Lawrence Hill Books; 2002
When Bernestine Singley solicited contributions to this anthology, she asked white authors to write about what it is like to be white in contemporary society. She asked black authors, however, to write about race in the way they would talk “when white folks aren’t in the room.”
The essays that resulted range from personal reflections on racial identity to an analysis of lynchings and police killings of African Americans. Some of the writing shimmers with truth and insight. Jim Schutze’s “Race Story” recounts experiences from the author’s early childhood in Ann Arbor, Michigan, where Division Street literally divided the town into black and white. Kimberly Springer’s “Talking White” is a confident, funny exploration of the charge that she is “not black enough,” exposing the hurtful effects of policing another’s authenticity.
Why focus exclusively on the perspectives of African Americans and whites? Because, Singley asserts, the black/white divide is the one that haunts us, in the United States, most. One contributor explores the intricacies of her relationships with Latina and Asian women, and another argues that most whites are more comfortable with Asian Americans, Latinos, and Native Americans than with African Americans. Many whites, this writer suggests, argue that race “goes beyond black and white” as a way to avoid facing the depth of anti-black racism.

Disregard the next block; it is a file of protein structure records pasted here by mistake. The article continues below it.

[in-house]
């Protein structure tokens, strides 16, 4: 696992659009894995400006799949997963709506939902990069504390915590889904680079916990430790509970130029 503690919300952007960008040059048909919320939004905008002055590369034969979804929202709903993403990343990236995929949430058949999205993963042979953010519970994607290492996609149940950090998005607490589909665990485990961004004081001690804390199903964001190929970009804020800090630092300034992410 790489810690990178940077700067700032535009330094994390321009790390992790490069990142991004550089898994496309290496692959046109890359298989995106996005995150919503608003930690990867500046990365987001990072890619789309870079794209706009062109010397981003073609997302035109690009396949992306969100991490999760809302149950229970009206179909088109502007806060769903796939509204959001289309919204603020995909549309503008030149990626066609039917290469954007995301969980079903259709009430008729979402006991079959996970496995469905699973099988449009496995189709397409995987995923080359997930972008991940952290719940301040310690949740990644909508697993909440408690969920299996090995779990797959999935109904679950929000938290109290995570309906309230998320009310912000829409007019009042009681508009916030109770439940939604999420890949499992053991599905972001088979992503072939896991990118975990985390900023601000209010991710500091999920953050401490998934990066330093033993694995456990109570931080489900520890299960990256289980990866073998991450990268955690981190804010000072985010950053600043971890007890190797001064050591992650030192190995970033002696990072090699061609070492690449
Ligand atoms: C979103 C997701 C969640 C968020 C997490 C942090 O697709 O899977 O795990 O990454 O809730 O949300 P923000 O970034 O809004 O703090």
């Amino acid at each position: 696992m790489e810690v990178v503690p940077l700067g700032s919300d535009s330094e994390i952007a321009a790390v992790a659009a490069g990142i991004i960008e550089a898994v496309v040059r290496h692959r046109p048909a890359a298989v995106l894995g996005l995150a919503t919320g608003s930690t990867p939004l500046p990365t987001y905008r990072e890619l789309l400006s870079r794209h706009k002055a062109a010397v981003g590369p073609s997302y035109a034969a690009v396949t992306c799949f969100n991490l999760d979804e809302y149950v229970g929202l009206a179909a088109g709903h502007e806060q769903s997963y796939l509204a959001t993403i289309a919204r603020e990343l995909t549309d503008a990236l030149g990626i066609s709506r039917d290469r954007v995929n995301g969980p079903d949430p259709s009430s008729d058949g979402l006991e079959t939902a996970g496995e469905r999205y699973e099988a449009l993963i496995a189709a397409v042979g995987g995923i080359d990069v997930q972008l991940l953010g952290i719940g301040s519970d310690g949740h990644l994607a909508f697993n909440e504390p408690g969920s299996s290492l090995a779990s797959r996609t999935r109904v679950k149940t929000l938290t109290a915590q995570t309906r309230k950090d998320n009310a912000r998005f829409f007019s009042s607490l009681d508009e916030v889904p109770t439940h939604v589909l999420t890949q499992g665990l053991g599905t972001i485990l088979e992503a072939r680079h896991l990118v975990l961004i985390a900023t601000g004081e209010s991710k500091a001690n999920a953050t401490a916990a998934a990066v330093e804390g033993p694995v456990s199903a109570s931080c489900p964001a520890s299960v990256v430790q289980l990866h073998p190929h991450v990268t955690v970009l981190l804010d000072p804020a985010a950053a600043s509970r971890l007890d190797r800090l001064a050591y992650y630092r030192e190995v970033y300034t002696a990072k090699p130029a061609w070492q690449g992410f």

The diversity of perspectives is a helpful antidote to the simplistic and homogenizing way that some transracial adoption literature portrays a unitary “African-American culture.” And even though none of the contributors are parents by adoption, When Race Becomes Real has plenty to teach all of us in our dual roles as parents and citizens.
Reviewed by Sarah Marxer.